Trace Gas Images of the Alaskan Atmosphere: The First Year of Measurements from the Carbon in Arctic Reservoirs Vulnerability Experiment (CARVE)
J.B. Miller1, C. Sweeney1, A. Karion1, T. Newberber1, S. Wolter1 and C. Miller2
1Cooperative Institute for Research in Environmental Sciences, University of Colorado, Boulder, CO 80309; 303-497-7739, E-mail: firstname.lastname@example.org
2Jet Propulsion Laboratory, Pasadena, CA 91109
Arctic and Boreal soils are estimated to hold more than twice the amount of carbon presently in the atmosphere. These regions are warming faster than any other region on Earth, leading to the possibility of large releases of carbon as CO2 and/or CH4 in the coming century. Moreover, the Arctic and Boreal carbon cycle represents a prime example of a potentially vigorous climate-carbon cycle positive feedback system, in which CO2 and CH4 releases will exacerbate warming and thus lead to more carbon emission, et cetera. Our current knowledge of the controls on CO2 and CH4 release from northern ecosystems, including wetlands, permafrost soils, and fires is poor, limiting our ability to assess the validity of predictive models. The object of CARVE is to link Alaskan tower and aircraft-based measurements of CO2 and CH4 with remotely-sensed surface hydrology and fire emissions over seasons and years.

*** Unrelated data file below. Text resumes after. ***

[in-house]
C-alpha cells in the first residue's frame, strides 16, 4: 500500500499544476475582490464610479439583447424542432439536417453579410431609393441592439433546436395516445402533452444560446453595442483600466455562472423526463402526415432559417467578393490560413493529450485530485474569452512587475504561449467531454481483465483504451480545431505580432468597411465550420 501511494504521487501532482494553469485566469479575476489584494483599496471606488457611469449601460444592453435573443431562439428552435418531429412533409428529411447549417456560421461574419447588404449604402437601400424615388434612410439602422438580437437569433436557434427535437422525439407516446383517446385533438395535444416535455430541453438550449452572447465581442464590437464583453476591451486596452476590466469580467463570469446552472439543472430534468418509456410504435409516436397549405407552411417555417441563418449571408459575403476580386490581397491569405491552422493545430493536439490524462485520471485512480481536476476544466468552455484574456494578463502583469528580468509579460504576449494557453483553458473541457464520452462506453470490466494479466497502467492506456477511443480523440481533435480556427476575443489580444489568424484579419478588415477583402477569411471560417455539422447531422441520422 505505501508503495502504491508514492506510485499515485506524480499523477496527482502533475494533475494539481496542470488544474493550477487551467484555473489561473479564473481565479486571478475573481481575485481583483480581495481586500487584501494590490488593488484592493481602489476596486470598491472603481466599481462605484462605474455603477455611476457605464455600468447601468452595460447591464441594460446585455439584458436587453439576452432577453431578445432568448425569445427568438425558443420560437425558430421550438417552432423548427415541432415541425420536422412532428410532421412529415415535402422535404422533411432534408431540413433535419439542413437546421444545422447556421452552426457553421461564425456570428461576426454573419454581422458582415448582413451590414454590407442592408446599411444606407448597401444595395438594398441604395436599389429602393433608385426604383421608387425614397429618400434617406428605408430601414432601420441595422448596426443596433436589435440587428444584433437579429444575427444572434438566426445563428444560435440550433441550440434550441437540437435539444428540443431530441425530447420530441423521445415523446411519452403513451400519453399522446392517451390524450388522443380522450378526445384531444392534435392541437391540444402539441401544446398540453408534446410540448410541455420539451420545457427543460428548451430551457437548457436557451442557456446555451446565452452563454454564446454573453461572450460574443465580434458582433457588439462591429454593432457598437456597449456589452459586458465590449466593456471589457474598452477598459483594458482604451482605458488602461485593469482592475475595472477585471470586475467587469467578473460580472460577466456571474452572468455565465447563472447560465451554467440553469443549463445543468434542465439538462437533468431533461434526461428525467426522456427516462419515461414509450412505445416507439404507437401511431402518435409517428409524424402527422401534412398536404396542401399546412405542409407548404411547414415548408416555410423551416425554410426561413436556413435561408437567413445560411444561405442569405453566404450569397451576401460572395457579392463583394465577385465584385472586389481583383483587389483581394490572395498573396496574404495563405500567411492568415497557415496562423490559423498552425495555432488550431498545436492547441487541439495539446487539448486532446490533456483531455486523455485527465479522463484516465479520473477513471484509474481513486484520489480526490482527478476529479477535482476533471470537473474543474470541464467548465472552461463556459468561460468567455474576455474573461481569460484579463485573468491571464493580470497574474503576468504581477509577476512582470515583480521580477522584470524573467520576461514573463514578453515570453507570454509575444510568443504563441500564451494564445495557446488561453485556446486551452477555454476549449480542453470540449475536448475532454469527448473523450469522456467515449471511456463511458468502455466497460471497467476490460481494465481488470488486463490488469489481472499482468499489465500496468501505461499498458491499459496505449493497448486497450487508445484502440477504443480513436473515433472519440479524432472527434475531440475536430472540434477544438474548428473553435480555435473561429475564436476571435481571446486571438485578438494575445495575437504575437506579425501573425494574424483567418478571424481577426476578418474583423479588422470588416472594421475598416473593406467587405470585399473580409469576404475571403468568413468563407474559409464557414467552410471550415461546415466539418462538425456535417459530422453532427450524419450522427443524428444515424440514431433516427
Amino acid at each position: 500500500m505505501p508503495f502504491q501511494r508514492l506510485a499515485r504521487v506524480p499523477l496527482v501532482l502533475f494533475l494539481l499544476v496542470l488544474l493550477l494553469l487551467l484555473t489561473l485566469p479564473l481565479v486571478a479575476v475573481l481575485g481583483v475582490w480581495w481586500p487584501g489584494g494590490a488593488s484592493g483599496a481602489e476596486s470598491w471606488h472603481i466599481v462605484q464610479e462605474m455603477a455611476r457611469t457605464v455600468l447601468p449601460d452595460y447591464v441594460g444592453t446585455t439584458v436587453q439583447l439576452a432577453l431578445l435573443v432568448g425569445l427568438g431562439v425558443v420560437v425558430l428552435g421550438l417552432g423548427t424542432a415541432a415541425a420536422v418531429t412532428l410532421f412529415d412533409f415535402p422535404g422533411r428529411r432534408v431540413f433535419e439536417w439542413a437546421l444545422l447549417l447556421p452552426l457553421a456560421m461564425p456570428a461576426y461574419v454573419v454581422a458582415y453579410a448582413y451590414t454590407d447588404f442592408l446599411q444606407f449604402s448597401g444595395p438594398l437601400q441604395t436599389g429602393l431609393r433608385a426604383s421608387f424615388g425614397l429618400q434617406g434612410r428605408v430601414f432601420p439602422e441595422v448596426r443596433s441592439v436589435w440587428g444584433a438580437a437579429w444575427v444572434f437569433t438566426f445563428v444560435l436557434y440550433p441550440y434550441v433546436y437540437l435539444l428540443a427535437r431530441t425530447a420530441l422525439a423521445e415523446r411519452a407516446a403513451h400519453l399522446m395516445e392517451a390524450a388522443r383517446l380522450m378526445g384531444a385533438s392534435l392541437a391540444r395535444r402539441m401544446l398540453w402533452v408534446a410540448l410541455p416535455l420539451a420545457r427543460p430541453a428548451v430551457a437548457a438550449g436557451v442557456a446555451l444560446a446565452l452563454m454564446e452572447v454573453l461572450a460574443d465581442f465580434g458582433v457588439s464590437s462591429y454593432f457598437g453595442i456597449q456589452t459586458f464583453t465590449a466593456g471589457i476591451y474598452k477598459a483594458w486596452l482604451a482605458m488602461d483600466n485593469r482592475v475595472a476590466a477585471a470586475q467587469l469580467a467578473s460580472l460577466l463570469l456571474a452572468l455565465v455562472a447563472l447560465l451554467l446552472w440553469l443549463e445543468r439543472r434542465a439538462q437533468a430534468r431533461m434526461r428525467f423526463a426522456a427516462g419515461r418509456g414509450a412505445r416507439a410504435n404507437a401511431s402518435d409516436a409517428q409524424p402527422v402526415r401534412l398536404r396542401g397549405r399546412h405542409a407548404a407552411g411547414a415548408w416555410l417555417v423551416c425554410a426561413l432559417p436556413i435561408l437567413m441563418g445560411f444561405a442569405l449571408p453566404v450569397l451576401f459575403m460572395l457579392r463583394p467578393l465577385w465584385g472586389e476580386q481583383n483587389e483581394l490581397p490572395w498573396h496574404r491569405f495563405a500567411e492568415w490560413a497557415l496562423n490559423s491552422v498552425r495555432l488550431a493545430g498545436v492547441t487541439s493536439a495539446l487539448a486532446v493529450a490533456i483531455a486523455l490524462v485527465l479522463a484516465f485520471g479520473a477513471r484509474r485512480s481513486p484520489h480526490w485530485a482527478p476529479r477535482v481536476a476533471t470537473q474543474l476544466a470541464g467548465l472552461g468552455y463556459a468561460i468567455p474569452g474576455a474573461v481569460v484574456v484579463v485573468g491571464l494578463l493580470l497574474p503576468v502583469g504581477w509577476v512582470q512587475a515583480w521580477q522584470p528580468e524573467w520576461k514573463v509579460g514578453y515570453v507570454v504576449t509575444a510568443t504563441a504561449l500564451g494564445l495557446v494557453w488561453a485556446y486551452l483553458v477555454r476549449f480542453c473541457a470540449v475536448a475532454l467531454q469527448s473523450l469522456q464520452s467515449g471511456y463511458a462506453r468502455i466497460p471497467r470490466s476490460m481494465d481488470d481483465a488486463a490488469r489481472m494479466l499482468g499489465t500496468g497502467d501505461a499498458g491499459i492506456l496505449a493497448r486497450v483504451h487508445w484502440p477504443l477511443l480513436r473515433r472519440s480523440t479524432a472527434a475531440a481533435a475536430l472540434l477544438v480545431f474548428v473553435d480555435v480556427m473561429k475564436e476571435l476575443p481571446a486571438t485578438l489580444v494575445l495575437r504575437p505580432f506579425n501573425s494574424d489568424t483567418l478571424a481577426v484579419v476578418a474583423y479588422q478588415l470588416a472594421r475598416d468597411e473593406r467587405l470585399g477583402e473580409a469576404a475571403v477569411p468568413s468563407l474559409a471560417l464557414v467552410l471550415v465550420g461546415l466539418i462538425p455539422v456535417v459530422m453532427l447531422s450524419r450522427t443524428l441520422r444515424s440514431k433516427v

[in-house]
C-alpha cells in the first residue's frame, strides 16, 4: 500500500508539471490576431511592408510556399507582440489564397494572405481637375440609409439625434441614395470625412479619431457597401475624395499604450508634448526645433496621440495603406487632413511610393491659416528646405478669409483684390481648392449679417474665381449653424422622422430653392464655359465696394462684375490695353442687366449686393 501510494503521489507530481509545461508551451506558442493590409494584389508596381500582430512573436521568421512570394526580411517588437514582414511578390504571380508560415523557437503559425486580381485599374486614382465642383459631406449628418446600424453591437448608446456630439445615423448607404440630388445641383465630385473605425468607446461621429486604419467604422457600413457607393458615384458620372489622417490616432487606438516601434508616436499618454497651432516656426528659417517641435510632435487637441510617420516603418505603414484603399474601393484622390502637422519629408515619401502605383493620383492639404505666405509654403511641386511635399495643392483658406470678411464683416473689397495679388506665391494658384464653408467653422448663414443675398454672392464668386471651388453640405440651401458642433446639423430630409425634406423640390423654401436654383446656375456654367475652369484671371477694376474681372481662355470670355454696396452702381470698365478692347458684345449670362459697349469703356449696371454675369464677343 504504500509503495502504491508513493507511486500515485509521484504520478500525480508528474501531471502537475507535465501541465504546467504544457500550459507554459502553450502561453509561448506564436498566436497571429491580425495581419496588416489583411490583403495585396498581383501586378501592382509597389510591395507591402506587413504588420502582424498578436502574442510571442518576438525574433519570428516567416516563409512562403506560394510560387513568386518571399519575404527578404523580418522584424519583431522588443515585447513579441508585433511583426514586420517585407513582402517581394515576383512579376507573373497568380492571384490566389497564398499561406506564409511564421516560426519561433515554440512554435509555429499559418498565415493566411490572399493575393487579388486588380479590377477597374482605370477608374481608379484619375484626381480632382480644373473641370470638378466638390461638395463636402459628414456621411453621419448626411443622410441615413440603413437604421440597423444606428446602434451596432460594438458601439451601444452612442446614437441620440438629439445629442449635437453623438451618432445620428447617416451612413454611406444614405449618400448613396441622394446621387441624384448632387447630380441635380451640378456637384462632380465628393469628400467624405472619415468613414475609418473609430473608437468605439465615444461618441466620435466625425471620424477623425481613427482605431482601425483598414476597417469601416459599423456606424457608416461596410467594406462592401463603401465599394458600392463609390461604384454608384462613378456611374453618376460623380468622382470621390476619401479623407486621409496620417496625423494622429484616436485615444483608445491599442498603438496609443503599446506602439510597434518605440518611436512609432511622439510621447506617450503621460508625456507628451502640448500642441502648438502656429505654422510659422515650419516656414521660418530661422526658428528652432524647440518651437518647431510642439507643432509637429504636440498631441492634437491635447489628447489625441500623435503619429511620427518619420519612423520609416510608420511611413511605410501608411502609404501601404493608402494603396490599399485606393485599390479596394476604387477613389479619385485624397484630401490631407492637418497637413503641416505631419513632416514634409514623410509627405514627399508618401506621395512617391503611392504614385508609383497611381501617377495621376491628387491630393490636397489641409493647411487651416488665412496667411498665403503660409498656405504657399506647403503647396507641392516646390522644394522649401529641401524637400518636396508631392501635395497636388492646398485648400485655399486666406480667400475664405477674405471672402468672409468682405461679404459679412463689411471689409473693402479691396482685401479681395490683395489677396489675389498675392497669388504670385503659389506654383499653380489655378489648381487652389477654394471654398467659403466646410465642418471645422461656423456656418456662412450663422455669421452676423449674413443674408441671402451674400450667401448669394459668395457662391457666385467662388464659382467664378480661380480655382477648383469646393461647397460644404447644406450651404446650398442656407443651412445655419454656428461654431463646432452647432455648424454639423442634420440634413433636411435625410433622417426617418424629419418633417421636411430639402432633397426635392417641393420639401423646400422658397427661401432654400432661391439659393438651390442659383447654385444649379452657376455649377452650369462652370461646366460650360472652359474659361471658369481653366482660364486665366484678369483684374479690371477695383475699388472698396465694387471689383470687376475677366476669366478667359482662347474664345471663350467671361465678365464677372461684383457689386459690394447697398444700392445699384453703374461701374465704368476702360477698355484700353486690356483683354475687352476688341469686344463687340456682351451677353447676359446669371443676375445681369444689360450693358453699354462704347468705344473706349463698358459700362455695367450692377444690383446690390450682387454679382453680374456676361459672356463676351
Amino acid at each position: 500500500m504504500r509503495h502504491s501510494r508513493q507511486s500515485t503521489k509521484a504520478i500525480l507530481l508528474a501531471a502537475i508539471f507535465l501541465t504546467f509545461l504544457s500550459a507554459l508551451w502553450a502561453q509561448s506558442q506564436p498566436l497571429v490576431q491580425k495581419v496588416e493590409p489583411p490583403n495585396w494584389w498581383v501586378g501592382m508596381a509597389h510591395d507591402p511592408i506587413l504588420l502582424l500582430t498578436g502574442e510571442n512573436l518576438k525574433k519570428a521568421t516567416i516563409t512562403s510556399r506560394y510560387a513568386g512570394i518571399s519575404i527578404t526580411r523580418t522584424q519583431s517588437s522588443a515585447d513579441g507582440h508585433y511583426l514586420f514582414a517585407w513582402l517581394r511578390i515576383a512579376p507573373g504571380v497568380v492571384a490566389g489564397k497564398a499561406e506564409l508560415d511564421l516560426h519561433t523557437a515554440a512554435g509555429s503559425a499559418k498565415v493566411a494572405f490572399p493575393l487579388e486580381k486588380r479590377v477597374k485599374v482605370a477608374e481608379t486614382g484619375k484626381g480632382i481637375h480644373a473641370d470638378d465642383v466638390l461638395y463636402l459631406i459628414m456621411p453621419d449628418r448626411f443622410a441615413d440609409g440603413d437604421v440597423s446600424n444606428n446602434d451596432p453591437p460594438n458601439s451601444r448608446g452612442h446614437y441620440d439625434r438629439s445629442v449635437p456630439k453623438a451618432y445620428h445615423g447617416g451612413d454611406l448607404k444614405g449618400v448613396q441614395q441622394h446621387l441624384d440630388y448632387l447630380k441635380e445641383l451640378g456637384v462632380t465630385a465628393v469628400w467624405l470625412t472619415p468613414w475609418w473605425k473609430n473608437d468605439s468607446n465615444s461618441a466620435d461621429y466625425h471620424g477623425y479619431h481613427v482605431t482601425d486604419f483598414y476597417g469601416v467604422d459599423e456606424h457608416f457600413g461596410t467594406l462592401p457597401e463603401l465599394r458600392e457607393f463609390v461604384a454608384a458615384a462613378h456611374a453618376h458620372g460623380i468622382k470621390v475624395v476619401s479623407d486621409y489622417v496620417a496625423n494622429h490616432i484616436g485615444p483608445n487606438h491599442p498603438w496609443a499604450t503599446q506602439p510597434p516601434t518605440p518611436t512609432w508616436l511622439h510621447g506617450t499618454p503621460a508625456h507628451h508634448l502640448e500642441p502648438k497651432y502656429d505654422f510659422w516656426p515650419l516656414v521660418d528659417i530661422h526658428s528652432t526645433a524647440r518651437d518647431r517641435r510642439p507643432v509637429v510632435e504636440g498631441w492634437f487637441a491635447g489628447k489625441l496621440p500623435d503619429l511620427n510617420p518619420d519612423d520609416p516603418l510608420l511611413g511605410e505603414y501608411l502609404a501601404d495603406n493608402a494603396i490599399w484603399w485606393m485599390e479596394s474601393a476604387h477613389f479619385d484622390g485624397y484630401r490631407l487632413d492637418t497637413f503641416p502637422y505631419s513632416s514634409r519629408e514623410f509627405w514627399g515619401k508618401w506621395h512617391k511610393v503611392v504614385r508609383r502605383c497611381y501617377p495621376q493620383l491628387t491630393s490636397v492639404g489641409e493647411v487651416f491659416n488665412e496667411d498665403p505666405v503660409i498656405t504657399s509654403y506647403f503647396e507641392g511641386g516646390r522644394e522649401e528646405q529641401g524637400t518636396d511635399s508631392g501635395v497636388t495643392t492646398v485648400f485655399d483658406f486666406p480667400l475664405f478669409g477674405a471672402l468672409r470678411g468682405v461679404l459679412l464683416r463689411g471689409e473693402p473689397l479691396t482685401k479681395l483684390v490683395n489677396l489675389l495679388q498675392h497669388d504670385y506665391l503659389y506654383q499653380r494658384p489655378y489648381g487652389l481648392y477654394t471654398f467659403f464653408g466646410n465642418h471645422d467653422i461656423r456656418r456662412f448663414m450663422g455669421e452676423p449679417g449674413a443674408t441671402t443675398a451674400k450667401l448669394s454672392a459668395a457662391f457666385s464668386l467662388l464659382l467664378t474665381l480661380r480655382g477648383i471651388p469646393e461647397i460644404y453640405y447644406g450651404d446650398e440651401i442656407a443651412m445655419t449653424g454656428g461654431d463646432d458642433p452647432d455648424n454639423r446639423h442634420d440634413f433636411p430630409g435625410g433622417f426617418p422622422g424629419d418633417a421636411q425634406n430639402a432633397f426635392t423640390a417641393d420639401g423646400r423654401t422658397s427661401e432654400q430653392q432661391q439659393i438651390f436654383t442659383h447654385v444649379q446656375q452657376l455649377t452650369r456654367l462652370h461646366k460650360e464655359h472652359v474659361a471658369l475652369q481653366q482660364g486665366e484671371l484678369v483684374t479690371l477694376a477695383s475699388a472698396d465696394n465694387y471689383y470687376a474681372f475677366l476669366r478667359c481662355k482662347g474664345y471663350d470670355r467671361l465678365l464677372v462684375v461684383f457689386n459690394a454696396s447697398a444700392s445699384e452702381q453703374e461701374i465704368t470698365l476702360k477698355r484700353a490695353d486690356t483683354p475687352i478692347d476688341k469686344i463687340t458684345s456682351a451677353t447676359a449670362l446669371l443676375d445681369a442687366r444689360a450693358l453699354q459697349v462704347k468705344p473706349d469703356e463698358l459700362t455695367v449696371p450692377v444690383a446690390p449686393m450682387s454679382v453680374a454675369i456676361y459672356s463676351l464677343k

Here, we will present analysis of trace gas data collected at a tower recently established in central Alaska by the NOAA/CIRES CARVE team. In situ measurements of CO2, CH4 and CO as well as daily air sampling for laboratory measurement of more than 50 additional mixing and isotope ratios commenced in October 2011. These measurements will form the year-round backbone for summertime CARVE aircraft missions, and will help us establish a long-term baseline for future Alaskan greenhouse gas changes. Analysis of back trajectories (Figure 1) shows that this site has sensitivity over large regions of wetlands and discontinuous permafrost, where we expect the greatest sensitivity to changing moisture and temperature. A first look at fall and winter CO2, d13C and CO observations (Figure 2) suggest that CO2 variations at the site can be influenced both by terrestrial biosphere exchange and pollution, although the broad suite of anthropogenic tracers measured should allow us to identify these events. We will additionally present examples of how the wide array of biogenic and anthropogenic tracers we measure, including stable and radio-isotope ratios of CO2 and CH4, will provide unique capabilities for the attribution of Arctic and Boreal greenhouse gas variations.